Peter Suber

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This wiki-based home page has been my main home page since June 2013.

My work and primary affiliations

  • My primary field is philosophy (Ph.D., Northwestern University, 1978). I'm also a non-practicing lawyer (J.D., Northwestern, 1982).

Writings

 

My latest book is Knowledge Unbound (MIT Press, 2016). It's available in paperback, hardback, and many open-access editions (same text, different file formats).

 

My last book before that is Open Access (MIT Press, 2012). It's available in paperback and many open-access editions (same text, different file formats). I keep it alive with frequent updates and supplements. Choice named Open Access an Outstanding Academic Title for 2013.
  • Nearly all my publications are open access from my section of DASH (the Harvard open-access repository), my Earlham web site, a publisher's site, or some combination of these.
    • One kind of exception is an older, print-only publication for which I don't yet have a digital edition. Over the years I've gradually created digital editions where I didn't have them, and I'm nearly done.
    • Another kind of exception is a work for which I have a digital edition but not permission for open access. The only exception of this kind is The Case of the Speluncean Explorers: Nine New Opinions (Routledge, 1998). I published it before I started thinking hard about OA. I've asked Routledge to make the book OA, but it declined. I'm still willing to do so as soon as Routledge is. If Routledge doesn't make it OA while the book is still in print, then I'll make it OA as soon is it goes out of print and the rights revert to me.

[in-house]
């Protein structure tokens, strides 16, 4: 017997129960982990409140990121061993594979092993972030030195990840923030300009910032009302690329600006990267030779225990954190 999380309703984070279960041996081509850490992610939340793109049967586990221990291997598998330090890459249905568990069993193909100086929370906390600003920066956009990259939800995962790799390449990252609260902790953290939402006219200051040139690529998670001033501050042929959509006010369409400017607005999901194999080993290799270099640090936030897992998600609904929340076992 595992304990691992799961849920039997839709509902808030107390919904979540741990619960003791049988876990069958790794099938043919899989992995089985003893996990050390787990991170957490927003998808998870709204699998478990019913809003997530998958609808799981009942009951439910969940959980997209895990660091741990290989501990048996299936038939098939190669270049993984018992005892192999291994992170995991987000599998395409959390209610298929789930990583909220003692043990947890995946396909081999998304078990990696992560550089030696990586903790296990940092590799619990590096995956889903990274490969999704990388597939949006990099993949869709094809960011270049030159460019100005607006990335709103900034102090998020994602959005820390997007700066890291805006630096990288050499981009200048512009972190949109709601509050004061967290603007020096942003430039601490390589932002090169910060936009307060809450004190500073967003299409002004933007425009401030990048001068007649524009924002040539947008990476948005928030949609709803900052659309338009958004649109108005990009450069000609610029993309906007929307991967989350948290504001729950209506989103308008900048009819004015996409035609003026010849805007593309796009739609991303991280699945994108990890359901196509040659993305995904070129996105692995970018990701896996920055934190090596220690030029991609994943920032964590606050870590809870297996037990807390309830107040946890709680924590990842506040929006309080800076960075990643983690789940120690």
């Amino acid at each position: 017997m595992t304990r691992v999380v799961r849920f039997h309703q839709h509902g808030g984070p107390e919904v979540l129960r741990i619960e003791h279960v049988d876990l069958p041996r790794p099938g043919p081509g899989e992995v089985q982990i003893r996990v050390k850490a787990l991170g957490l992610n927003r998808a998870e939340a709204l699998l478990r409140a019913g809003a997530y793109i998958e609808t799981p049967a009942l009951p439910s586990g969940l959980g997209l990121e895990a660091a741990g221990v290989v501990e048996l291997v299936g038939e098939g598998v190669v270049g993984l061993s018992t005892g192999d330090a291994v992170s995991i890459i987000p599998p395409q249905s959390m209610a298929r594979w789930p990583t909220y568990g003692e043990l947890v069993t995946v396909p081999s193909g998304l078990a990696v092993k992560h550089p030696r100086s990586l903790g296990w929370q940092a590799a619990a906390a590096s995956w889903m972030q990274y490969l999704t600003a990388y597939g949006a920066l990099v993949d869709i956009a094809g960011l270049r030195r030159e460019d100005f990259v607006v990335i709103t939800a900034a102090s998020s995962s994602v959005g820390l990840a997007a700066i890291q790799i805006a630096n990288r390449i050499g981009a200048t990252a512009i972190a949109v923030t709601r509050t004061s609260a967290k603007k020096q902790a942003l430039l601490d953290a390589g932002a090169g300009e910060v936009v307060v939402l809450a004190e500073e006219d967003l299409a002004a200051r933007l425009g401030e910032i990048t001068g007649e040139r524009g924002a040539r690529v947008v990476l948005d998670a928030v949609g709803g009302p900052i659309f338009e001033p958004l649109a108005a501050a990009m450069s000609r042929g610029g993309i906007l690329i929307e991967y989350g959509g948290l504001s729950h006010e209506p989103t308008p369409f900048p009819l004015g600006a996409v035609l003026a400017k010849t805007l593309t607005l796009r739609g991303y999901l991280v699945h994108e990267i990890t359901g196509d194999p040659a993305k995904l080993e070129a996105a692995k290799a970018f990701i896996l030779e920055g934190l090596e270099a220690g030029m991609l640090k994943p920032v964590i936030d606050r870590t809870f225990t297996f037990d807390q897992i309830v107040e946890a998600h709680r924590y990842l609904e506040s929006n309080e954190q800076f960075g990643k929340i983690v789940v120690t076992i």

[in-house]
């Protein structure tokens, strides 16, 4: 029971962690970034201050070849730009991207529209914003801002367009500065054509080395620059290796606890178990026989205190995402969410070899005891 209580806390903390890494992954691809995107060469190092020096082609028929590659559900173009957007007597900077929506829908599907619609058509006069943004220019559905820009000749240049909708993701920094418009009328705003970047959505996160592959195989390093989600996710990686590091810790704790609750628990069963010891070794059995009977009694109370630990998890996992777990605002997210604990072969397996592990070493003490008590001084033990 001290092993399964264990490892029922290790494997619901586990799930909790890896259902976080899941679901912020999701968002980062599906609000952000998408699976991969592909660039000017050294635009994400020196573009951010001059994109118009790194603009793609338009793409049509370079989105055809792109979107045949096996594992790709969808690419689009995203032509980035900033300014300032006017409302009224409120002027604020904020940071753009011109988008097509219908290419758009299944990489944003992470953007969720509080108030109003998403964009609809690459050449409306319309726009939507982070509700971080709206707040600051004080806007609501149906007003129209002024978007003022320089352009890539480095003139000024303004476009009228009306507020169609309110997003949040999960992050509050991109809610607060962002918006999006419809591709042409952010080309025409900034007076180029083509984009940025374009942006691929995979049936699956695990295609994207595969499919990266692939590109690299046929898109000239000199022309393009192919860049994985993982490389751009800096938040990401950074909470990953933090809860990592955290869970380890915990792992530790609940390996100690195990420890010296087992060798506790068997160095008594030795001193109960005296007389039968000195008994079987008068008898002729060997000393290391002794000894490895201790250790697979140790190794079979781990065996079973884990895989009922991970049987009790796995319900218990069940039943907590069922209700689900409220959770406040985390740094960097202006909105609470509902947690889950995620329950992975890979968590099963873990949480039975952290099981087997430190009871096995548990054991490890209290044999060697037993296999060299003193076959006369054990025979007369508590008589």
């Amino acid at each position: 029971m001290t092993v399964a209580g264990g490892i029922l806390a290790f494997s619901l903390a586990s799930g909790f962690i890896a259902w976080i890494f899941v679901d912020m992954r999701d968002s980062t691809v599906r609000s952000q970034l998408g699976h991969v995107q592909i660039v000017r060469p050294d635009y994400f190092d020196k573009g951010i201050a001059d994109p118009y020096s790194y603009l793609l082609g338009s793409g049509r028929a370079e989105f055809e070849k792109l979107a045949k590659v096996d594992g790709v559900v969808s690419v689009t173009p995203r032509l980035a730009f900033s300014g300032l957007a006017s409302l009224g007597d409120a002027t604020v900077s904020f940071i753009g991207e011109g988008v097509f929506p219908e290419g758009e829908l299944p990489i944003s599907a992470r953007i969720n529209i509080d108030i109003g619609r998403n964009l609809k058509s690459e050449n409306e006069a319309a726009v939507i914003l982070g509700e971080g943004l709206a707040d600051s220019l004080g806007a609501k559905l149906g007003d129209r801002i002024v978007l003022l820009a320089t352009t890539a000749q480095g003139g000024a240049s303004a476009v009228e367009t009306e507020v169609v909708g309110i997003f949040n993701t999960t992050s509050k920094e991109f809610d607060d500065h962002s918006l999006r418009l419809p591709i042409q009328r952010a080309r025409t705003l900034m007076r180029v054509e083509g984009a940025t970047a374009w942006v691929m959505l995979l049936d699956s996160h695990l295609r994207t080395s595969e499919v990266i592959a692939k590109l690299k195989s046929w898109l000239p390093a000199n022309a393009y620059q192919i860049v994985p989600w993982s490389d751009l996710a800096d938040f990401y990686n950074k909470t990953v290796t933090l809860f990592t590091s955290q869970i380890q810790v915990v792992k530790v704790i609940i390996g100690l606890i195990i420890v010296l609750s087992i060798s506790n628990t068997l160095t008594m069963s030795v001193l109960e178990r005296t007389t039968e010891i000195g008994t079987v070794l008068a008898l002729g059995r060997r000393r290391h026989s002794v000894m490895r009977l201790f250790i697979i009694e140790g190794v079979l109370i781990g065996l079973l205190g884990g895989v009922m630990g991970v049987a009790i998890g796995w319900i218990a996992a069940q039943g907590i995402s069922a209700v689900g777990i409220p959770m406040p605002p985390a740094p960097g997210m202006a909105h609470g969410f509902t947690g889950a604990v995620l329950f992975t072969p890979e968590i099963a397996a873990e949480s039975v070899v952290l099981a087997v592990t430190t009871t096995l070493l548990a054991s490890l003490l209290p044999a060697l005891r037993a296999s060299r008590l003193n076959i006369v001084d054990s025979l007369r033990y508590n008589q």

Academic interests

  • When I was a philosophy prof (1982-2003), I specialized in Kant and German idealism; the history of modern European philosophy, roughly from Montaigne to Nietzsche; the history of western skepticism from Socrates to the 20th century; epistemological and ethical issues related to skepticism, such as fictionalism, ideology, self-deception, and the ethics of belief; the logical, epistemological, ethical, and legal problems of self-reference; the metatheory of first-order logic; the ethics of paternalism, consent, and coercion; and the philosophy of law. I retain an interest in all these topics, and have since added some new ones: the connections between ancient Greek skepticism and Indian Buddhism (via Pyrrho), the naturalization of ethics, and concepts of randomness.
  • Since 2001 or so, my interests have centered on policies, practices, and technologies that foster research, especially those that foster the growth, sharing, use, and usefulness of research. In addition to promoting these policies, practices, and technologies, I want to understand how the internet has changed research, how it ought to change research, and what it would mean to take full advantage of the internet for research.

Other current affiliations

Background and past affiliations

  • In May 2003 I gave up my position as a tenured, full professor of philosophy at Earlham College, where I had taught since 1982. I also taught computer science and law. I left my professorship in order to work full-time on open access to research, which I've done ever since. However, I remained an unremunerated research professor at Earlham until 2019, when I became emeritus.